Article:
Date of Award

June 2015

Degree Type


Degree Name

Doctor of Philosophy (PhD)


School of Information Studies


Jian Qin


Cyberinfrastructure, Data Reuse, eScience, Open Science, Research Data, Scholarly Communication

Subject Categories

Social and Behavioral Sciences


The development of e-Research infrastructure has enabled data to be shared and accessed more openly. Policy mandates for data sharing have contributed to the increasing availability of research data through data repositories, which create favorable conditions for the reuse of data for purposes not always anticipated by original collectors. Despite the current efforts to promote transparency and reproducibility in science, data reuse cannot be assumed, nor merely considered a “thrifting” activity where scientists shop around in data repositories considering only the ease of access to data.

This research was driven by three main questions: 1) What are the factors that influence scientists’ research data reuse? 2) To what degree do these factors influence scientists’ research data reuse? and 3) To what extent do scientists reuse research data? Following a sequential mixed-method approach, this study sought to provide a more nuanced view of the underlying factors that affect social scientists’ intentions to reuse data, as well as the impact of these factors on the actual reuse of data.

Findings from a preliminary small-scale exploratory study with 13 social scientists produced 25 factors that were found to influence their perceptions and experiences, including both their unsuccessful and successful attempts to reuse data. These factors were grouped into six theoretical variables: perceived benefits, perceived risks, perceived effort, social influence, facilitating conditions, and perceived reusability. The variables were articulated in a conceptual model drawing upon the Unified Theory of Acceptance and Use of Technology (UTAUT) in order to examining social scientists’ intentions and behaviors towards the reuse of research data. The proposed hierarchical component model and the research hypotheses were validated through a survey, which was distributed to 4,500 social scientists randomly selected from the Pivot/Community of Science (CoS) database.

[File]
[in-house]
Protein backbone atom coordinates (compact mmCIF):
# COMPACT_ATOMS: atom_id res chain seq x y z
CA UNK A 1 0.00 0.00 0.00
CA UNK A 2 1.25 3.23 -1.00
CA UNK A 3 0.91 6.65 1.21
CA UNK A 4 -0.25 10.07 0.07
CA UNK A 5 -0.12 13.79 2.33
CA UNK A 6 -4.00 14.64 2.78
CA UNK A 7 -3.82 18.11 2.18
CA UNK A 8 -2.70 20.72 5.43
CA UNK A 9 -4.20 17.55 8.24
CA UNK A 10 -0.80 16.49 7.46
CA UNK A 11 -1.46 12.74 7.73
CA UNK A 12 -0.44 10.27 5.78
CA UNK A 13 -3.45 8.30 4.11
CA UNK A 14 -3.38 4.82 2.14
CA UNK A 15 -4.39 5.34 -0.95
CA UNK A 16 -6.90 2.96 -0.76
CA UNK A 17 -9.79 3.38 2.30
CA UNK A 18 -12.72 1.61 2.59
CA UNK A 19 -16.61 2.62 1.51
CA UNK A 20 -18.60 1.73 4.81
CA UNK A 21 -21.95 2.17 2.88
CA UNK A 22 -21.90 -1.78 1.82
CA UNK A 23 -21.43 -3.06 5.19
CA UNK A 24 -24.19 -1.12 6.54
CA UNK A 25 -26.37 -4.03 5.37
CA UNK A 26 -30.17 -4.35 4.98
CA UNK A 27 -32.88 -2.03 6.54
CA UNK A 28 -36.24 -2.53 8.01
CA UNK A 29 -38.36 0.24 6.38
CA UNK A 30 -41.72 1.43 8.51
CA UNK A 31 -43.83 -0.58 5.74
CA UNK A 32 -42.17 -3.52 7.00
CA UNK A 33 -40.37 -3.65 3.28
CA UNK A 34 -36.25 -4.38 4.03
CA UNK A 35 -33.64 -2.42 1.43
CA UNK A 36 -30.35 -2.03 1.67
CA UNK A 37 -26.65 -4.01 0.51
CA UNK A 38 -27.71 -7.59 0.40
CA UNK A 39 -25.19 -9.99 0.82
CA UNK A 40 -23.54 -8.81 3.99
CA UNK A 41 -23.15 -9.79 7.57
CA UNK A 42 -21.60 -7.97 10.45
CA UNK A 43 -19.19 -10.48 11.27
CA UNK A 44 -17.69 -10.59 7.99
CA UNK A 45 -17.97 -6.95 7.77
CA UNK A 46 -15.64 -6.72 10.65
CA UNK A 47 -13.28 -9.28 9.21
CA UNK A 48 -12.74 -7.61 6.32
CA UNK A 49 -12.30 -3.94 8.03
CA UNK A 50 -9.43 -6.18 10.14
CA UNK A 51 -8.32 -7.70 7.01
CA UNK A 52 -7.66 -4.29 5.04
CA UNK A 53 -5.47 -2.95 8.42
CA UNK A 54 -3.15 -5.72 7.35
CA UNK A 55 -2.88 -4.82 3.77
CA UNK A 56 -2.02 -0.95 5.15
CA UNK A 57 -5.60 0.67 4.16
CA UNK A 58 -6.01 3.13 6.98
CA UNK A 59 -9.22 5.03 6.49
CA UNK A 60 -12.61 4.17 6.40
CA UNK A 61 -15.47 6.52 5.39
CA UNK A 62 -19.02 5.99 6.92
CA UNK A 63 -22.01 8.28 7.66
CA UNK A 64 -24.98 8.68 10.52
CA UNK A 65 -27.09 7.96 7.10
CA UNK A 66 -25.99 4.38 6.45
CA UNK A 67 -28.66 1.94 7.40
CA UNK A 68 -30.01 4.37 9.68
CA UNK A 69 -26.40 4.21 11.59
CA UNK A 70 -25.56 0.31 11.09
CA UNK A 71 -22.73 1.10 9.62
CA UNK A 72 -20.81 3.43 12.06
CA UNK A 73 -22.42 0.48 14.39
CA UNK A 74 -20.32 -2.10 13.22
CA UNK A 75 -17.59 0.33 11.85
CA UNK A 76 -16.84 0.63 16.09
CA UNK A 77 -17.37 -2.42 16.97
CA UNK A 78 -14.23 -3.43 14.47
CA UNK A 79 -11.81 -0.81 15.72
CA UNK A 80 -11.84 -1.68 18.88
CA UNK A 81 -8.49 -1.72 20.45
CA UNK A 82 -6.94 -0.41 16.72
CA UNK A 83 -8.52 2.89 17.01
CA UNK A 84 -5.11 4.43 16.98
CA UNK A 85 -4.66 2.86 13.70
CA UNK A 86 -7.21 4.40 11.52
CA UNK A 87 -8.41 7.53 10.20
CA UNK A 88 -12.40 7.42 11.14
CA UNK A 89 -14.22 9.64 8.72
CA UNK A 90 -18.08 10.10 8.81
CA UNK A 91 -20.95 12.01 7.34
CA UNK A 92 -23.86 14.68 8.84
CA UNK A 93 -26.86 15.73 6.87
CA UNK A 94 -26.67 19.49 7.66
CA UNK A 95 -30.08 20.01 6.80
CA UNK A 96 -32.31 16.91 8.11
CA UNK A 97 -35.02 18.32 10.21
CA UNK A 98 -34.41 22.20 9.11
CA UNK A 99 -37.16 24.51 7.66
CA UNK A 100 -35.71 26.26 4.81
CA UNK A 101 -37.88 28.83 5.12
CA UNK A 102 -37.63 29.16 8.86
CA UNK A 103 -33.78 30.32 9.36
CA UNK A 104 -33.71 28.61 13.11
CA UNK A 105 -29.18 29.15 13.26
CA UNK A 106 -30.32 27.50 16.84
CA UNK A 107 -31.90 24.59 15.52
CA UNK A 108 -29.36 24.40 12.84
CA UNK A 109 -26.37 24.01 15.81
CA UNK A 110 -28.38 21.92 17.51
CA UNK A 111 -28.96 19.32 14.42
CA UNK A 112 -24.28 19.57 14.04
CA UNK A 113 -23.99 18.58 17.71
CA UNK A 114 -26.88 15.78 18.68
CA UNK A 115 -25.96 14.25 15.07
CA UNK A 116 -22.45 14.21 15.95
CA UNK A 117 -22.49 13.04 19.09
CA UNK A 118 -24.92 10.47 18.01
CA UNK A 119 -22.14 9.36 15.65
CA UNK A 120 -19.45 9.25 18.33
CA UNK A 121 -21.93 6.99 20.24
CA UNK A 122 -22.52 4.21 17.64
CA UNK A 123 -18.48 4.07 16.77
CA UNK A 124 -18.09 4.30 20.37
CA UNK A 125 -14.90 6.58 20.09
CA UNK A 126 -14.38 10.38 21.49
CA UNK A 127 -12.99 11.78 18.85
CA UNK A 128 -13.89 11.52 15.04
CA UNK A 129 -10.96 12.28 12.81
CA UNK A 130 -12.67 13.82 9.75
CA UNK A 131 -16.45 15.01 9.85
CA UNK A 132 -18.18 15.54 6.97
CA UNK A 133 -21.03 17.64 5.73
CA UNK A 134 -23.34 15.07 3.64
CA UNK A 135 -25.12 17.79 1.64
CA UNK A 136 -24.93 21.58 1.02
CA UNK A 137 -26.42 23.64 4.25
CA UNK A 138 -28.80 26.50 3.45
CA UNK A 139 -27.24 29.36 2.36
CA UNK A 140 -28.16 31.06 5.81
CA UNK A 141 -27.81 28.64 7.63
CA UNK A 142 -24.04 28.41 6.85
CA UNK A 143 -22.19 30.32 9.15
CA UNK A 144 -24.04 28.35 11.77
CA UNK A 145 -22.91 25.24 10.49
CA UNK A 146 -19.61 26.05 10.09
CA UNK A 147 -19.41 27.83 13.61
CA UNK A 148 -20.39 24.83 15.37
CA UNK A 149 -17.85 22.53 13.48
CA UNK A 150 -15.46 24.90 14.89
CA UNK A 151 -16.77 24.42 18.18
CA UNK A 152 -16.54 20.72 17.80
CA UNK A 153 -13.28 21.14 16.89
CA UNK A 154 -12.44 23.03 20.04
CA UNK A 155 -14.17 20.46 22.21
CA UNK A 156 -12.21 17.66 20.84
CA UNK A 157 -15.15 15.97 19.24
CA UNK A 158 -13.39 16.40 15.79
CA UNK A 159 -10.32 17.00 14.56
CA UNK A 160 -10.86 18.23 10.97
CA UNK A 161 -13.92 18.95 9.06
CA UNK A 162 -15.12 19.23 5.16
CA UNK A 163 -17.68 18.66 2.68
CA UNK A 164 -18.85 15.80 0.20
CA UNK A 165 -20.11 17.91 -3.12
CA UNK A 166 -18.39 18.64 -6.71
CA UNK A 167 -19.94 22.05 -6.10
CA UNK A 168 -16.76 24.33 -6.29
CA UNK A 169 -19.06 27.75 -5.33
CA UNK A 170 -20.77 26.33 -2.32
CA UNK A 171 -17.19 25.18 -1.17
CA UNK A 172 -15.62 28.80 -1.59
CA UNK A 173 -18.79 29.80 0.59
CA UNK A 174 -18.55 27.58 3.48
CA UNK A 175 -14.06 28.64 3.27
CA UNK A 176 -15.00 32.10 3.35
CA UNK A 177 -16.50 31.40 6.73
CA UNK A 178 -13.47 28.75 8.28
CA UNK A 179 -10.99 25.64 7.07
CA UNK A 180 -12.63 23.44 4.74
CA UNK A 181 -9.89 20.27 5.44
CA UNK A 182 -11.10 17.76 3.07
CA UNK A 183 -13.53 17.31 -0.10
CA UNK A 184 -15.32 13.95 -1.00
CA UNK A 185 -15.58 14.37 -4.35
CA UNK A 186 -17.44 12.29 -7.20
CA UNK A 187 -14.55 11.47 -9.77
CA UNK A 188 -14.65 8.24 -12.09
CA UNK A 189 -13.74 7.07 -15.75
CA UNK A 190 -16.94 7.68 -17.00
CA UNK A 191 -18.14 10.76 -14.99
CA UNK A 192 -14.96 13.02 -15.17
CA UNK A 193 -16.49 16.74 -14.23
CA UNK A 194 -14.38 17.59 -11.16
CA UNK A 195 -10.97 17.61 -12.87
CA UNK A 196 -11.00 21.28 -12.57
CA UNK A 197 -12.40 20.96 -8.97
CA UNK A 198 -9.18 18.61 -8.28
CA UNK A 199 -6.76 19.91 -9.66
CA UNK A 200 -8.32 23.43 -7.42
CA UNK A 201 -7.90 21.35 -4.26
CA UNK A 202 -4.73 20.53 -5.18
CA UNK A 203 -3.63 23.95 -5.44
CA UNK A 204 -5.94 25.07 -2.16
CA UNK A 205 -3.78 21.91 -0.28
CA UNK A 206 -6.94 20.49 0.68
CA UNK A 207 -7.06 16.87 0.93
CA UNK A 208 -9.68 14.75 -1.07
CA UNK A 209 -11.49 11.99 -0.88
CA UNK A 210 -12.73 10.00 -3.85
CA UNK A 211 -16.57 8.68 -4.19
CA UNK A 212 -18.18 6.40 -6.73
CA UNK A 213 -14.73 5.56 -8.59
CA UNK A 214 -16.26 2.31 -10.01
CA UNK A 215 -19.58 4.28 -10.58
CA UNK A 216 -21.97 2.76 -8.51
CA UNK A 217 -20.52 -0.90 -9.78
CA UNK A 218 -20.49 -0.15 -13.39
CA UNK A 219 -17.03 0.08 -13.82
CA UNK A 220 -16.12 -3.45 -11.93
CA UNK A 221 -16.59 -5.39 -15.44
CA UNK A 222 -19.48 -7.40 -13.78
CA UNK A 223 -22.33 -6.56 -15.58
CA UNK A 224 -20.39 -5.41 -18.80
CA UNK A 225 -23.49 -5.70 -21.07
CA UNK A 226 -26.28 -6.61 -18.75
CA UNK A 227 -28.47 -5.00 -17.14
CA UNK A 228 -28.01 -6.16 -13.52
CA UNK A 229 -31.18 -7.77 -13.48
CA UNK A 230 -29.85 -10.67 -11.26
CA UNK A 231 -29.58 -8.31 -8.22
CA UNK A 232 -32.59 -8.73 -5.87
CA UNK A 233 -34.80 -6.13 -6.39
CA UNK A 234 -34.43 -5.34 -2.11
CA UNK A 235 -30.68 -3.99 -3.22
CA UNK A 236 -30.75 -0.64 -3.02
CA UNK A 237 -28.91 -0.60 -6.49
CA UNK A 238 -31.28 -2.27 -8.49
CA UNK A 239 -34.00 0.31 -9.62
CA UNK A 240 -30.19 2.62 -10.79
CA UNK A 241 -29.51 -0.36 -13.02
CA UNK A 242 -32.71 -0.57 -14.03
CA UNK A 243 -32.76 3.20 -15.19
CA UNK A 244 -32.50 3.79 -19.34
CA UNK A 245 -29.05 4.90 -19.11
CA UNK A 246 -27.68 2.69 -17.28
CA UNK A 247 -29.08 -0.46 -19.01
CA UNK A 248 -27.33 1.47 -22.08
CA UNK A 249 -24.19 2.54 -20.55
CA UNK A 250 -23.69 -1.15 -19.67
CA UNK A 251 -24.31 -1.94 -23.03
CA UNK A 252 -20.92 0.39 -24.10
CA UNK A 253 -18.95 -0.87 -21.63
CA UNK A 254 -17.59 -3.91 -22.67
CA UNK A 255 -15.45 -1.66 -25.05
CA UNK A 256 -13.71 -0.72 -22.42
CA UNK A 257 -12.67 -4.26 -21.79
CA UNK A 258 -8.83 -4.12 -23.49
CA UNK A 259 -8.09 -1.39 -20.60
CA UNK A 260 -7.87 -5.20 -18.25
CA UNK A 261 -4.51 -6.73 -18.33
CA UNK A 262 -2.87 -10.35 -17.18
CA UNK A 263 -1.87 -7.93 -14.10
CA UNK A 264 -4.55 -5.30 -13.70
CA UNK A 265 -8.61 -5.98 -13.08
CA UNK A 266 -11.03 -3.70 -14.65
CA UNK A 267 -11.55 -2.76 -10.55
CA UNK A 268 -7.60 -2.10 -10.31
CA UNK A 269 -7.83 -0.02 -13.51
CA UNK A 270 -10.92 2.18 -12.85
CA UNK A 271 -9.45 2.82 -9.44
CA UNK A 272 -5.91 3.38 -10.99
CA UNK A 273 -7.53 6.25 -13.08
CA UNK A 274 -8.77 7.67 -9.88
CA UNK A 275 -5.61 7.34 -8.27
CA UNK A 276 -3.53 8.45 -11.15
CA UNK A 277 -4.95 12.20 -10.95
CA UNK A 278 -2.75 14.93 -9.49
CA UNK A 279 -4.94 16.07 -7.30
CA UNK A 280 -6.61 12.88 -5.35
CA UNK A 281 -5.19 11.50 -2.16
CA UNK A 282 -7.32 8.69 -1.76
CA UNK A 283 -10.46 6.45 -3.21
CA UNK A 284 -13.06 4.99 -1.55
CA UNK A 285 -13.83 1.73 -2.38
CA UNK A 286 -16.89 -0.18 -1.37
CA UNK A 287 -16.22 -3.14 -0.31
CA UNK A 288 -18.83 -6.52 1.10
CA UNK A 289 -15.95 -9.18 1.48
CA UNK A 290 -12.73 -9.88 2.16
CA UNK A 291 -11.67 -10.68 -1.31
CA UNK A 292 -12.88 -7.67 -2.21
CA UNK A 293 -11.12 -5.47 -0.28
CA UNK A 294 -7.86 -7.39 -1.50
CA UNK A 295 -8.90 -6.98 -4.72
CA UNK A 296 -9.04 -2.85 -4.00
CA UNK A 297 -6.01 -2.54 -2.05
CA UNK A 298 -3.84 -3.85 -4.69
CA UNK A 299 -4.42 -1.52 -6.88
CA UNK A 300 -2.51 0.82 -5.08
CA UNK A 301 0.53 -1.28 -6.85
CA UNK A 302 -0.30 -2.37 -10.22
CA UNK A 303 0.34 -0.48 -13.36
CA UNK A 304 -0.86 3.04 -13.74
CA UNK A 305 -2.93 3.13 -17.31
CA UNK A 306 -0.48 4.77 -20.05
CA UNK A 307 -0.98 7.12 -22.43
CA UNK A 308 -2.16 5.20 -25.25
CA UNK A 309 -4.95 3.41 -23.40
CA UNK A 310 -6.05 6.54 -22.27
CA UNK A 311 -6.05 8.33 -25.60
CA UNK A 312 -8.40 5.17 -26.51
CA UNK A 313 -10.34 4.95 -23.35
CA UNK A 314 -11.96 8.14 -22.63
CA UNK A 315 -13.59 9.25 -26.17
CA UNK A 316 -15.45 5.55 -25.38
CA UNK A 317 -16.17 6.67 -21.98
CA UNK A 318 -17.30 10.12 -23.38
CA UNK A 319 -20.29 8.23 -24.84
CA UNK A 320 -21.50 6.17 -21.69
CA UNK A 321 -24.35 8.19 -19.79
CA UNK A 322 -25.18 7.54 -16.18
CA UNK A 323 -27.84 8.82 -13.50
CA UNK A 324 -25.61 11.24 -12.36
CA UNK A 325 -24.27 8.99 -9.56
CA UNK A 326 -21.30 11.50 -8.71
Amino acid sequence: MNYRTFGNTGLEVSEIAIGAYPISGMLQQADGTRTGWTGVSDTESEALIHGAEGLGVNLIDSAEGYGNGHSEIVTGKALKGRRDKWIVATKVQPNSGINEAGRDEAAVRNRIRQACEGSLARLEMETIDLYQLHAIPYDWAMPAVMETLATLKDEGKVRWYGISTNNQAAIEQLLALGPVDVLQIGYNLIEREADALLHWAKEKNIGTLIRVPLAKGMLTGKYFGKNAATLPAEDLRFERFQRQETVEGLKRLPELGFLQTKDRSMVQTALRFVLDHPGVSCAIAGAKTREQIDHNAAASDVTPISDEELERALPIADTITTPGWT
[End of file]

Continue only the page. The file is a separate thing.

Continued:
A total of 743 social scientists participated in the survey, of which 564 cases were included in the analysis. The survey data were analyzed using the Partial Least Square Structural Equation Modeling (PLS-SEM) technique, and supplemented by ad-hoc group comparison analyses. Survey results demonstrated that social scientists’ data reuse intention and reuse behavior were indeed influenced by different factors beyond frugality. More specifically, the more practical and social benefits social scientists perceive from reusing research data, the more likely they intended to reuse data. Similarly, peer and disciplinary influence had a positive effect on social scientists’ intention to reuse data collected/produced by others. On the contrary, the construct perceived risks was found to negatively influence social scientists’ intention to reuse existing research data collected by others. Facilitating conditions and intention to reuse were found to positively correlate to actual data reuse behavior. Perceived effort was found not statistically significant, indicating that reusing data from others did not involve as much effort as collecting/producing primary data. Perceived reusability failed to be measured, due to the lack of convergent validity. Ad-hoc group comparison tests found that intention and data reuse behavior depended on sub-disciplines’ traditions and the methodological approach social scientists followed.

The findings of this research provide an in-depth understanding about the reuse of research data in the context of open science, and provide a collection of factors that influence social scientists’ decisions to reuse research data collected by others. Additionally, they update our knowledge of data reuse behavior and contribute to the body of data reuse literature by establishing a conceptual model that can be validated by future research. In terms of practice, it offers recommendations for policy makers, data scientists, and stakeholders from data repositories on defining strategies and initiatives to leverage data reuse and make publicly available data more actionable.


Open Access